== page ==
"I don't think using cartonboard as such brings anything new to a brand, unless you evaluate how it has been used. It's not a ground-breaking material and has been around for years," says partner of Nude and Makebelieve Mike Parsonson. "But, in the case of Enhance, we printed on the reverse, which had an uncoated finish - this made the inks react in a different way to printing on a coated stock and gave us a tactile luxury feel that intrigues.
"I feel the main benefits to us of using cartonboard are the ability to print using a vast array of inks, foils, varnishes, embossing and die cuts along with its folding properties, which help when considering interesting structures."
Cosmetics packaging designer and manufacturer HCT has consistently been the company to watch in terms of its work with board packaging. The international company, which has offices in Clapham, London, has repeatedly used the material for brands such as Almay, TooFaced and longstanding customer Urban Decay.
The company's Californian office recently collaborated with cosmetics brand TooFaced on its The Bronzed and The Beautiful Bronzing palette, launched in July last year. The compact is small enough to fit in a handbag and epitomises the on-the-go nature of modern cosmetics, but unlike many luxury brands the pack is made from board laminated with paper.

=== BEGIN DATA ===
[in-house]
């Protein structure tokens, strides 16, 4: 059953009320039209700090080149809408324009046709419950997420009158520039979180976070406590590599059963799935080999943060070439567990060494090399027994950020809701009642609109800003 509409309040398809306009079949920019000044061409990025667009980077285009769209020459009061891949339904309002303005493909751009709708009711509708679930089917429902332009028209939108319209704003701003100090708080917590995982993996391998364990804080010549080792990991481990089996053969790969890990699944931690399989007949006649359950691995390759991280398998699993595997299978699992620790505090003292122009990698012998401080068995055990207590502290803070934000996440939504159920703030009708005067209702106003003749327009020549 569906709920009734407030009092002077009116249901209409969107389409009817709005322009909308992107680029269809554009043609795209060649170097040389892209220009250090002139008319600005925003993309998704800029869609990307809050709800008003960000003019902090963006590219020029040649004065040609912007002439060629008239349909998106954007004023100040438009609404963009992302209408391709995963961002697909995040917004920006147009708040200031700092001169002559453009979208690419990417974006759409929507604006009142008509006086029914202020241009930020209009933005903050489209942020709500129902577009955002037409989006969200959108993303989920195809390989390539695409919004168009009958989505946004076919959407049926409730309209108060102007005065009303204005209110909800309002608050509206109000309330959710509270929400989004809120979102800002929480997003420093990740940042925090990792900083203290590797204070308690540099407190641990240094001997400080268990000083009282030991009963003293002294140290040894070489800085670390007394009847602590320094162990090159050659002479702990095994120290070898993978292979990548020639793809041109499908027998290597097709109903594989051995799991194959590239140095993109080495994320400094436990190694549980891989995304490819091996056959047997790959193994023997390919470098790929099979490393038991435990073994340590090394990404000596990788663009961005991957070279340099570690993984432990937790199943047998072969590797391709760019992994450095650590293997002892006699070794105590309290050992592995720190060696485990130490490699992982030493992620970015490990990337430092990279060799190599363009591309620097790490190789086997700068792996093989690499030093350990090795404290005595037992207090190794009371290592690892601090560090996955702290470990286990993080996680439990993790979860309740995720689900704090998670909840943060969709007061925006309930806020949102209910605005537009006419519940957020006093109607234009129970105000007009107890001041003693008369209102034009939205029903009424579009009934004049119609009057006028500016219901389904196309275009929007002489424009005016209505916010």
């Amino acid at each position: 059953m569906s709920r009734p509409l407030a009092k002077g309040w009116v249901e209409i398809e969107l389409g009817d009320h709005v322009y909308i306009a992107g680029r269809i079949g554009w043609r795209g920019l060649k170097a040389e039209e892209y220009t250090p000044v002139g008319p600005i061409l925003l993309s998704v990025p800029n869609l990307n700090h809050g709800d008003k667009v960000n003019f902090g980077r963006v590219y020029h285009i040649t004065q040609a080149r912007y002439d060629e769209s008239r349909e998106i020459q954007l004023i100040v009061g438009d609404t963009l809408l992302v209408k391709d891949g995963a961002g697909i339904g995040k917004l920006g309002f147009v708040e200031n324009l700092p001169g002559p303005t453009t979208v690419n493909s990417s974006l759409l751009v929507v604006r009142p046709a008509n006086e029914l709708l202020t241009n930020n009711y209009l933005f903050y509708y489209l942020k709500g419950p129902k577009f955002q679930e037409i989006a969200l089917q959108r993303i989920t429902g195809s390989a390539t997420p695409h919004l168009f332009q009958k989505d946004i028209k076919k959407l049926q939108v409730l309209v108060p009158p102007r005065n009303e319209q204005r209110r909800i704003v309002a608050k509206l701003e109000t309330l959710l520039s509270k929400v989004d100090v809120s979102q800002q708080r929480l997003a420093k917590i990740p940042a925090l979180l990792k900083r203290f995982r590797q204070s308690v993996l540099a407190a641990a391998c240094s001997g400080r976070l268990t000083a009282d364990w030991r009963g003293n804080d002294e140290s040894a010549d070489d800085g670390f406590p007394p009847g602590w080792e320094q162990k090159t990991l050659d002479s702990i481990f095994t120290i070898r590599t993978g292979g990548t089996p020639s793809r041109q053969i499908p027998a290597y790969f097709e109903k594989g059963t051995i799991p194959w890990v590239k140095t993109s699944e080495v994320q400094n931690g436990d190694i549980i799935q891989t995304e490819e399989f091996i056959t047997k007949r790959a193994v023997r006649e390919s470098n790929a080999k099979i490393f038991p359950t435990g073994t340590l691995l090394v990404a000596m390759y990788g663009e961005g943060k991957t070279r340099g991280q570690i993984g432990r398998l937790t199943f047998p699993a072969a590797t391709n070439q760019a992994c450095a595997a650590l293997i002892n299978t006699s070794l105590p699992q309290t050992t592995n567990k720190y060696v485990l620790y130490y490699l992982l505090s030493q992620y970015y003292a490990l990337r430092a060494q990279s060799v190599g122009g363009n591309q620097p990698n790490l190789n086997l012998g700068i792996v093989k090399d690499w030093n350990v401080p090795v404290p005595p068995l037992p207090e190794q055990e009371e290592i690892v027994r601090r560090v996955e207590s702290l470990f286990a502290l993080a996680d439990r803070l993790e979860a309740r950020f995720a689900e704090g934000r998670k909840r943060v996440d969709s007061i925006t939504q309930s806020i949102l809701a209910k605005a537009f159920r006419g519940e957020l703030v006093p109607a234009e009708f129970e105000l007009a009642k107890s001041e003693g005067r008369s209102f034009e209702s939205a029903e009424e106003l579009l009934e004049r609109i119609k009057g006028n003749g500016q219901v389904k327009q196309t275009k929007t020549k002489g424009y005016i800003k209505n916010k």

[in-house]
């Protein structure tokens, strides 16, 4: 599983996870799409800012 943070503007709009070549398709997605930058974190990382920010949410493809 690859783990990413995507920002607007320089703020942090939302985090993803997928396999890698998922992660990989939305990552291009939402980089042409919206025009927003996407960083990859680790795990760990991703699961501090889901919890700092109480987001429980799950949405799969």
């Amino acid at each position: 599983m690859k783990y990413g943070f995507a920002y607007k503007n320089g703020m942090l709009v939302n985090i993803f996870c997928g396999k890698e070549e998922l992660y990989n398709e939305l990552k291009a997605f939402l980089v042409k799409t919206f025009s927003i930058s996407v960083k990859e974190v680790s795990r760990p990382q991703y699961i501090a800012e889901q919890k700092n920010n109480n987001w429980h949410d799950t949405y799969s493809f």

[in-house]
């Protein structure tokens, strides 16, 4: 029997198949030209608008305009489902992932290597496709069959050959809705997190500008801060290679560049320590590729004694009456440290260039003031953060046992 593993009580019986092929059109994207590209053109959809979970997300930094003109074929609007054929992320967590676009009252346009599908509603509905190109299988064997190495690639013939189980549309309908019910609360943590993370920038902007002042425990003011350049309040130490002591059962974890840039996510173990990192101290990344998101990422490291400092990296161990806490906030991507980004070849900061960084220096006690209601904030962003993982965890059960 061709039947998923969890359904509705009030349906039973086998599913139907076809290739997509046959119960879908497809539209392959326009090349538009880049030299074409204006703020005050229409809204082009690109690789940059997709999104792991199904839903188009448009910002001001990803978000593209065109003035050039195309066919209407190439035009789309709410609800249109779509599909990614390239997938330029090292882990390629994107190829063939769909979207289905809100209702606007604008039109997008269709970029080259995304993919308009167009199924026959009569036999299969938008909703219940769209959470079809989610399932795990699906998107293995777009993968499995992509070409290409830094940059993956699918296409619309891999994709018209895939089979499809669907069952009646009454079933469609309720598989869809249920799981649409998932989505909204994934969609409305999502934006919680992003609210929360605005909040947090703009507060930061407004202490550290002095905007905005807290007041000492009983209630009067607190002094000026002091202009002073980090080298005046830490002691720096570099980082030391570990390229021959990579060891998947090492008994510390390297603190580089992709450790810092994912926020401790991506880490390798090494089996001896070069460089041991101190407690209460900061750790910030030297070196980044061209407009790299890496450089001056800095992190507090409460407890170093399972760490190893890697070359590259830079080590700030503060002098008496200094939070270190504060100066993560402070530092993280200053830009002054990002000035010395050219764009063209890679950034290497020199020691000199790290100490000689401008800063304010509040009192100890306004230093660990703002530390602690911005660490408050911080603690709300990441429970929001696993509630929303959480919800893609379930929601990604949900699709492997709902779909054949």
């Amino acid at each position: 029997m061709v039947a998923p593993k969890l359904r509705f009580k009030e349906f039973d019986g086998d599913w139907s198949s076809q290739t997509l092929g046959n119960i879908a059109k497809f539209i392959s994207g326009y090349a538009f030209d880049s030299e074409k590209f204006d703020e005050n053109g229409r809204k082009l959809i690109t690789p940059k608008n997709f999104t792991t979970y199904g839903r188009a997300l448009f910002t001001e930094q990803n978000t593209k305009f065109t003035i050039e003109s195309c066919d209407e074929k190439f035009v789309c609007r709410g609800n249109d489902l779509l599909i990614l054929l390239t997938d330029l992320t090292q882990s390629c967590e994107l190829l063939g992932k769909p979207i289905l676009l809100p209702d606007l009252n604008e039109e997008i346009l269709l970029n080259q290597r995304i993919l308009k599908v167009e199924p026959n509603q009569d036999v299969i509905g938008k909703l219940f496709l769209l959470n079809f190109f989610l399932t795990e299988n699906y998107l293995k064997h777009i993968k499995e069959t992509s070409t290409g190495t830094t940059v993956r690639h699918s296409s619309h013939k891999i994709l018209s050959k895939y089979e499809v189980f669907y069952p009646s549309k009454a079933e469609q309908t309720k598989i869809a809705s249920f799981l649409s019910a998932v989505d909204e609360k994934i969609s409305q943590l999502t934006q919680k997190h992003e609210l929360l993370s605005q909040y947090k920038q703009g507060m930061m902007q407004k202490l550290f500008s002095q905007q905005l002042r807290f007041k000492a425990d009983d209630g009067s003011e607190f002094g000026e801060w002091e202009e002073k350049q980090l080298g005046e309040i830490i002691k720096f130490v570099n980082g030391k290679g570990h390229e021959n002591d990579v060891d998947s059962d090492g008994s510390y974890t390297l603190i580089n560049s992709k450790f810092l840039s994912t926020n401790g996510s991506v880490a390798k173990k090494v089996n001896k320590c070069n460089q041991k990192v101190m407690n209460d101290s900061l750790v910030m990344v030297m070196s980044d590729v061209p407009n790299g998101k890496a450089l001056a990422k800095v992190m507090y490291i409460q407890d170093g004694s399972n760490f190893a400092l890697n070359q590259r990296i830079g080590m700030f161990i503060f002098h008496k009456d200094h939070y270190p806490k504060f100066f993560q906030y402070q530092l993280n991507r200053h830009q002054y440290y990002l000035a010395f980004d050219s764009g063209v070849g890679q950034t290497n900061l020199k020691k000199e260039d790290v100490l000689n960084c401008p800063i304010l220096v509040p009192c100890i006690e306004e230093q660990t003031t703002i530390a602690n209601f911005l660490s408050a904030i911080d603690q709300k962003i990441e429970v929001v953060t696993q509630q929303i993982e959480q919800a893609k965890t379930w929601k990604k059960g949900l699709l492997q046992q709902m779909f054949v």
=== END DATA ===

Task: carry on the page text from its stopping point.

Also last July, Almay launched a range of eco-friendly compacts from HCT made from 50% recycled paper, showing that board can be used for everyday ranges as well as the gifting products like Urban Decay's elaborate book of shadows that incorporates pop-up cartonboard butterfly decorations into the palette.
Previously, HCT has also explored the opportunities of using cardboard for lipstick tubes, having used the material for the brand, Read My Lips in the US.

"Customers love cartonboard because whatever you can do in the printing industry, you can carry into cartonboard packaging," says HCT creative director Rebecca Goswell. "Your print quality is more refined, meaning you can get finer text and information on to your packs - sometimes negating the need for secondary packaging - and designs are also more refined and can be far more complex and adventurous than decorating on plastic."